I am starting to wonder if the Browns are afraid of success. After nearly reaching .500 last season, Cleveland made a number of questionable veteran acquisitions, including Josh McCown. They needed a quarterback for sure but not many pegged McCown as their savior. McCown entered the season as the starter but a nasty hit in the season opener left him with a concussion. In stepped the polarizing Johnny Manziel. He was far from perfect or even polished but he was productive. Posting to three touchdowns to just one interception in roughly seven quarters of relief work isn’t bad. The four fumbles are definitely concerning but Manziel has regularly kept plays alive and made something out of nothing. He isn’t throwing for a ton of yards but his is picking up a lot of yards when he does throw. He has been electric and exciting, something Cleveland has not had in a while, but the Browns maintain that once McCown is healthy, he will get his job back. I know I initially advocated against it, but after two weeks, I would like to see some more Johnny Football. They won too in Week 2, which is definitely a positive. A game against the Raiders could be winnable as well and would be a really good test for the young Manziel. Cleveland fans should actually start to panic if their original starter is in fact healthy, oddly enough. Panic Level: Moderate
The Cleveland quarterback carousel. It is a running joke at this point. The Browns have had so many quarterbacks come and go it is borderline ridiculous. Actually, scratch that, it is ridiculous. The last time Cleveland has one quarterback start all 16 games in the regular season was 2001, when Tim Couch was the quarterback. And before that it was Bernie Kosar a decade earlier. A couple of other have come close like Derek Anderson in 2007 or Branden Weeden in 2013, both of whom started 15 games.
That right there is the definition of mediocrity at the quarterback position. Since 2005, the Browns have had 16 different quarterbacks start under center for them. Even the Jaguars haven’t been that bad, having only 11 different players start in the same span. The Browns have not had true stability at quarterback since Brian Sipe started every game from 1978 to 1981. That was about 35 years ago! And over those three and a half decades, no quarterback has started every game in back-to-back seasons. That is simply mind boggling to me. How there has been no one to have enough success in Cleveland to start all 16 games two years in a row is beyond me.
However, the Browns do actually have some talent now on their roster at the quarterback position. Johnny Manziel came with a whole lot of question marks but he also oozed with untapped potential. He was an athlete with a great arm still trying to learn how to play quarterback.This offseason has been a major turning point for Manziel in his development, starting with rehab stint and continuing with his much improved play on the field. The Cleveland coaching staff got Manziel to buy in to really working on becoming a better player and so far that is very evident.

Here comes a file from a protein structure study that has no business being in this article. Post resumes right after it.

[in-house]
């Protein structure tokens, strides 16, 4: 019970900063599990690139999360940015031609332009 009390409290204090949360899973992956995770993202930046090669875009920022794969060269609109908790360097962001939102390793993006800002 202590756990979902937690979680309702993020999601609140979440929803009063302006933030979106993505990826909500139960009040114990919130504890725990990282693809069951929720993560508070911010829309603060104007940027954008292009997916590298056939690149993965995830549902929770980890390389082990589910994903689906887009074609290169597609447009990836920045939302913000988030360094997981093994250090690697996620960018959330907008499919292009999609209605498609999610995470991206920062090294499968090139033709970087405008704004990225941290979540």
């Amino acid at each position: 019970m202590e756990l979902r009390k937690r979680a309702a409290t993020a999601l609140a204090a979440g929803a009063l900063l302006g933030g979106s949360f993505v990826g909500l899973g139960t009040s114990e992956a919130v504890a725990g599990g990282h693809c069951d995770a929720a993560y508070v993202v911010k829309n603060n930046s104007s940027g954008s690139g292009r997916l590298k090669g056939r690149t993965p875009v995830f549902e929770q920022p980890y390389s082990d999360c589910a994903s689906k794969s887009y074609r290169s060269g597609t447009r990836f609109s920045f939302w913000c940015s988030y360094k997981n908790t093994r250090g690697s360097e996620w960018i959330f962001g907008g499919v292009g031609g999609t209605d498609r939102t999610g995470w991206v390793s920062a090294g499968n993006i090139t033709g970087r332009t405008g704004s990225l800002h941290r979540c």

Johnny Football isn’t ready to be the starter yet in Cleveland though. If the Browns decided to throw him in week one because he looked good in the preseason, it would undo everything that they had worked on. Manziel would likely return to scrammbler he was in college and forget his coaching in an effort to make plays on a talent devoid Browns’ offense. Waiting a year for Manziel to really know the playbook and fully develop tendencies would be very wise.
Unfortunately, that means that Cleveland will have veteran journeyman Josh McCown become the 17th starting quarterback for the Browns since 2005. McCown is still riding the coattails of his 2013 success in Chicago. He only made it 11 games last season before being benched in favor Mike Glennon. His stats weren’t pretty either as he posted a 56.3 completion percentage and threw 11 touchdowns to his 14 interceptions.
This preseason has underlined his inconsistency as well. In his first game against Washington, McCown completed all five of his passes and tossed a touchdown. Then last week facing Buffalo, he proceeded to complete seven of ten passes, but threw two of the ten to the other team. Part of McCown’s struggles are definitely due to the lack of talent around him. In fact, no Cleveland receiver has more than three receptions in either of the Browns’ two losses. That being said, if McCown has another poor performance tomorrow in Tampa against his former team, fans could be looking for the Browns to start someone else at quarterback.
The problem is, there really isn’t anyone else to start. As I have already mentioned, starting Manziel would be a mistake this early on in his development. Outside of McCown and Manziel, the other quarterbacks on Cleveland’s roster are Thad Lewis, Connor Shaw and Pat Delvin, who combined have won two NFL games, both by Lewis. With the news that Connor Shaw could miss the whole season after thumb surgery, the selection is even more limited.
The Brown really have put themselves in a tough position here. It is pretty much a no-win scenario. Either the team suffers through an up and down season with McCown at quarterback, maybe winning six games or Manziel takes over, exciting fans, but potentially ruining all the progress he has made.
So once again, the Browns have a big hole at quarterback. It should be interesting how they proceed. I think Brett Farve has a pretty free schedule this fall…